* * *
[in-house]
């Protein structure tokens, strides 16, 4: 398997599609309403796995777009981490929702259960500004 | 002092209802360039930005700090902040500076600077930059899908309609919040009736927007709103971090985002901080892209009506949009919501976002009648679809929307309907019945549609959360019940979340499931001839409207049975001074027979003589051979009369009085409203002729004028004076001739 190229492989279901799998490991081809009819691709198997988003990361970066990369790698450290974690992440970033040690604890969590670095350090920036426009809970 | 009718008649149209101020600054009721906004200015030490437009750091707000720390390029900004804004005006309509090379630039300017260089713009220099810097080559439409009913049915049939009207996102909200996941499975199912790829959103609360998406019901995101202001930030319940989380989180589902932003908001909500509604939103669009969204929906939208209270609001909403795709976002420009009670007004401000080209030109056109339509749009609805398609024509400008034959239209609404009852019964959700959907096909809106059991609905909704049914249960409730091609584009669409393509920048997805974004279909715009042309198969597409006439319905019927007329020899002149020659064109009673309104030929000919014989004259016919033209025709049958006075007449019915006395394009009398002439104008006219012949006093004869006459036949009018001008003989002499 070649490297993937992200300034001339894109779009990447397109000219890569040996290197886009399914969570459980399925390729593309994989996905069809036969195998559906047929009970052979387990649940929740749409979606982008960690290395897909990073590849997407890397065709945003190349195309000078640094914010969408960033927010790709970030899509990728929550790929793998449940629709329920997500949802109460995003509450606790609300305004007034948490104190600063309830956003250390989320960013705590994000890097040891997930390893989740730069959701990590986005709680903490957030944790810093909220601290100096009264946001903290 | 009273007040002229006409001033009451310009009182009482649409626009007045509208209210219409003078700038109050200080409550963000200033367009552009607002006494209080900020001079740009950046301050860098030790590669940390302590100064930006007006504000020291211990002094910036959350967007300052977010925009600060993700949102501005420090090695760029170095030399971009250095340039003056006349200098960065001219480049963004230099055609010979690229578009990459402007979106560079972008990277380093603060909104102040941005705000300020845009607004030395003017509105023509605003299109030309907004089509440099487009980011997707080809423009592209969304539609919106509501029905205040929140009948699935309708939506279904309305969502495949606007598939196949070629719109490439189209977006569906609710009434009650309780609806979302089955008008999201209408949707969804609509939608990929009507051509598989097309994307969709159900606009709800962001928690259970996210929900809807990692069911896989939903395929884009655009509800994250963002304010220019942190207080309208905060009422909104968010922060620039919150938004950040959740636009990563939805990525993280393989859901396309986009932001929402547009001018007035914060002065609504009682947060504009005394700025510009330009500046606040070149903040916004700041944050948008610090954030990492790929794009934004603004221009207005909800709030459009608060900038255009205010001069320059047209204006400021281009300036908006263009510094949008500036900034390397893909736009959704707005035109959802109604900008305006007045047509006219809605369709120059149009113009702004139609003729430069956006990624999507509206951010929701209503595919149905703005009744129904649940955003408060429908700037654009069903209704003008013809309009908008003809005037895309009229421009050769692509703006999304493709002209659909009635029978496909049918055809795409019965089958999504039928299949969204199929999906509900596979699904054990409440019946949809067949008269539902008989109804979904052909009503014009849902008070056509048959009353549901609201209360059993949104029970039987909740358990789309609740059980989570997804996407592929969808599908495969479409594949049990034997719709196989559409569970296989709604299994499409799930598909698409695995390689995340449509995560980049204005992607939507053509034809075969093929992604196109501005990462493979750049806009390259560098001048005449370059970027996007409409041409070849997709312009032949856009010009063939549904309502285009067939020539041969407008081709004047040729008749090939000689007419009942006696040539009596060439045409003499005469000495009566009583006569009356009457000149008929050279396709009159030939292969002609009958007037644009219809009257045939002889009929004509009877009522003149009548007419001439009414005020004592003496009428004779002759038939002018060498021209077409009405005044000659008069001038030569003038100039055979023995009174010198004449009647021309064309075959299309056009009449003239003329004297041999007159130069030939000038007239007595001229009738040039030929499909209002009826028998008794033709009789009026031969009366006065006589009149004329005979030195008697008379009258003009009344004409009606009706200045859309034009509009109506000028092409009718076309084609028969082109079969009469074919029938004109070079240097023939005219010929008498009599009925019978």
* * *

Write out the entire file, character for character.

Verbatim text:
[in-house]
């Protein structure tokens, strides 16, 4: 398997599609309403796995777009981490929702259960500004 | 002092209802360039930005700090902040500076600077930059899908309609919040009736927007709103971090985002901080892209009506949009919501976002009648679809929307309907019945549609959360019940979340499931001839409207049975001074027979003589051979009369009085409203002729004028004076001739 190229492989279901799998490991081809009819691709198997988003990361970066990369790698450290974690992440970033040690604890969590670095350090920036426009809970 | 009718008649149209101020600054009721906004200015030490437009750091707000720390390029900004804004005006309509090379630039300017260089713009220099810097080559439409009913049915049939009207996102909200996941499975199912790829959103609360998406019901995101202001930030319940989380989180589902932003908001909500509604939103669009969204929906939208209270609001909403795709976002420009009670007004401000080209030109056109339509749009609805398609024509400008034959239209609404009852019964959700959907096909809106059991609905909704049914249960409730091609584009669409393509920048997805974004279909715009042309198969597409006439319905019927007329020899002149020659064109009673309104030929000919014989004259016919033209025709049958006075007449019915006395394009009398002439104008006219012949006093004869006459036949009018001008003989002499 070649490297993937992200300034001339894109779009990447397109000219890569040996290197886009399914969570459980399925390729593309994989996905069809036969195998559906047929009970052979387990649940929740749409979606982008960690290395897909990073590849997407890397065709945003190349195309000078640094914010969408960033927010790709970030899509990728929550790929793998449940629709329920997500949802109460995003509450606790609300305004007034948490104190600063309830956003250390989320960013705590994000890097040891997930390893989740730069959701990590986005709680903490957030944790810093909220601290100096009264946001903290 | 009273007040002229006409001033009451310009009182009482649409626009007045509208209210219409003078700038109050200080409550963000200033367009552009607002006494209080900020001079740009950046301050860098030790590669940390302590100064930006007006504000020291211990002094910036959350967007300052977010925009600060993700949102501005420090090695760029170095030399971009250095340039003056006349200098960065001219480049963004230099055609010979690229578009990459402007979106560079972008990277380093603060909104102040941005705000300020845009607004030395003017509105023509605003299109030309907004089509440099487009980011997707080809423009592209969304539609919106509501029905205040929140009948699935309708939506279904309305969502495949606007598939196949070629719109490439189209977006569906609710009434009650309780609806979302089955008008999201209408949707969804609509939608990929009507051509598989097309994307969709159900606009709800962001928690259970996210929900809807990692069911896989939903395929884009655009509800994250963002304010220019942190207080309208905060009422909104968010922060620039919150938004950040959740636009990563939805990525993280393989859901396309986009932001929402547009001018007035914060002065609504009682947060504009005394700025510009330009500046606040070149903040916004700041944050948008610090954030990492790929794009934004603004221009207005909800709030459009608060900038255009205010001069320059047209204006400021281009300036908006263009510094949008500036900034390397893909736009959704707005035109959802109604900008305006007045047509006219809605369709120059149009113009702004139609003729430069956006990624999507509206951010929701209503595919149905703005009744129904649940955003408060429908700037654009069903209704003008013809309009908008003809005037895309009229421009050769692509703006999304493709002209659909009635029978496909049918055809795409019965089958999504039928299949969204199929999906509900596979699904054990409440019946949809067949008269539902008989109804979904052909009503014009849902008070056509048959009353549901609201209360059993949104029970039987909740358990789309609740059980989570997804996407592929969808599908495969479409594949049990034997719709196989559409569970296989709604299994499409799930598909698409695995390689995340449509995560980049204005992607939507053509034809075969093929992604196109501005990462493979750049806009390259560098001048005449370059970027996007409409041409070849997709312009032949856009010009063939549904309502285009067939020539041969407008081709004047040729008749090939000689007419009942006696040539009596060439045409003499005469000495009566009583006569009356009457000149008929050279396709009159030939292969002609009958007037644009219809009257045939002889009929004509009877009522003149009548007419001439009414005020004592003496009428004779002759038939002018060498021209077409009405005044000659008069001038030569003038100039055979023995009174010198004449009647021309064309075959299309056009009449003239003329004297041999007159130069030939000038007239007595001229009738040039030929499909209002009826028998008794033709009789009026031969009366006065006589009149004329005979030195008697008379009258003009009344004409009606009706200045859309034009509009109506000028092409009718076309084609028969082109079969009469074919029938004109070079240097023939005219010929008498009599009925019978």